Similar to CHEM 133 at WCU

Popular in Organic Chemistry


Reviews for Organic Chemistry; Chapter 14-17.2 Exam Study Guide


Report this Material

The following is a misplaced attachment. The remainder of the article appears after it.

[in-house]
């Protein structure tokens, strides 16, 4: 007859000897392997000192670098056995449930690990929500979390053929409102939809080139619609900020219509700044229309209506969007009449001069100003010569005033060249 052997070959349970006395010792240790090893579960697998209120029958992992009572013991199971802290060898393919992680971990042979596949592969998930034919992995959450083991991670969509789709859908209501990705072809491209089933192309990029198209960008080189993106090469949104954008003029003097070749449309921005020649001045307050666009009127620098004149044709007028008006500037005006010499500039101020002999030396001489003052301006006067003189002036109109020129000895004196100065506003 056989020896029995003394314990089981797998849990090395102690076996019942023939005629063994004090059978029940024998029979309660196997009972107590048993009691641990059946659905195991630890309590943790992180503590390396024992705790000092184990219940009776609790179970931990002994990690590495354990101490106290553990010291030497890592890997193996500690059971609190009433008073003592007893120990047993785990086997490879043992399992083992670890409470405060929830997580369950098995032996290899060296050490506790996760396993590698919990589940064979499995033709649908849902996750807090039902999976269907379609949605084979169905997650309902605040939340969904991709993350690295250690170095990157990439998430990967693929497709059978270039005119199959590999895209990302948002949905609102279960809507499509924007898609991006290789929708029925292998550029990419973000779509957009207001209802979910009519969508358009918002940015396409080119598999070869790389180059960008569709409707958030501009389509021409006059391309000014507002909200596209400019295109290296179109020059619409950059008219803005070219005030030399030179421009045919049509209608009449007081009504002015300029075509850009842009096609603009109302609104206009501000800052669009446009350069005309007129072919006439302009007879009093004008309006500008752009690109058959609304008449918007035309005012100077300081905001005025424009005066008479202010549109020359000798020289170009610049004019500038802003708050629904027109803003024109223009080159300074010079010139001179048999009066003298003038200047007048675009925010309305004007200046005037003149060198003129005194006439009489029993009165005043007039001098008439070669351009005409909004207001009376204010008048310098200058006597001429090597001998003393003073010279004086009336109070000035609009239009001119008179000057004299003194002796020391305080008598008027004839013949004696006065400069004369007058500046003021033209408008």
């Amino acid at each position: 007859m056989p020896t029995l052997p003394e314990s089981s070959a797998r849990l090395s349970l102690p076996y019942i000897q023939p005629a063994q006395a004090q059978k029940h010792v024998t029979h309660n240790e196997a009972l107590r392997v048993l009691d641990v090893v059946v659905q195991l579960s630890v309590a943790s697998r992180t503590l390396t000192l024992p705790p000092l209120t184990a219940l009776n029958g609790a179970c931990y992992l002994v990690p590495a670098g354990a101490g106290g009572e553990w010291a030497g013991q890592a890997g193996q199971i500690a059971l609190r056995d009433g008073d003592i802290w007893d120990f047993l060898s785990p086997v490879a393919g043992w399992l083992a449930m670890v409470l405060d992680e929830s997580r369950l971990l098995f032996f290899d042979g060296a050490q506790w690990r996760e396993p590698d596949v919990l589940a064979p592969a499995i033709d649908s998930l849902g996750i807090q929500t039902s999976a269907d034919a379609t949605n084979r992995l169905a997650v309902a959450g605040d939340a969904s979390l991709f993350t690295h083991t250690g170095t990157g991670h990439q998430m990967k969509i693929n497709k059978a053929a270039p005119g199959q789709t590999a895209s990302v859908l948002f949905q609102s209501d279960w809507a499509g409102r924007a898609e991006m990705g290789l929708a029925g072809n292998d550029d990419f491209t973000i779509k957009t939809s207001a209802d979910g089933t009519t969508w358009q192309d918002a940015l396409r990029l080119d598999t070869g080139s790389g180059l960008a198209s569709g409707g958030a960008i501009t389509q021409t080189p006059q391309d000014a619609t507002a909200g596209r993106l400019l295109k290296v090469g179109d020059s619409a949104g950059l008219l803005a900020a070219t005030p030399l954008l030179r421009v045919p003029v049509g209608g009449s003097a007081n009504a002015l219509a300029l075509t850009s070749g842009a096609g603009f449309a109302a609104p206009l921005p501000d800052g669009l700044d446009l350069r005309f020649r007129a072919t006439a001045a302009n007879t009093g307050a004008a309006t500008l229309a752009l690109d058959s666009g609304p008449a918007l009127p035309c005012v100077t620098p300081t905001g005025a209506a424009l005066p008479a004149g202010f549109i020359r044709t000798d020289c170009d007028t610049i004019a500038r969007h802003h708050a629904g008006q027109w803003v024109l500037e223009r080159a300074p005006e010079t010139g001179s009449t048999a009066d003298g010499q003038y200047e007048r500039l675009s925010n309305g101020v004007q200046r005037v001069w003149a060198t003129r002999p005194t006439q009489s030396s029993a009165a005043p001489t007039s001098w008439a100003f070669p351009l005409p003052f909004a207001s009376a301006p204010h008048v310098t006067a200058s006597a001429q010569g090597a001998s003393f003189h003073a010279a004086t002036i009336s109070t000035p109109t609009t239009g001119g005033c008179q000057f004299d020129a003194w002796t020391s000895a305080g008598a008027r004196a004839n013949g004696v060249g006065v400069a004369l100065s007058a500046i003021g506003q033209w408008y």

What is Karma?


Karma is the currency of StudySoup.

You can buy or earn more Karma at anytime and redeem it for class notes, study guides, flashcards, and more!

Date Created: 10/04/16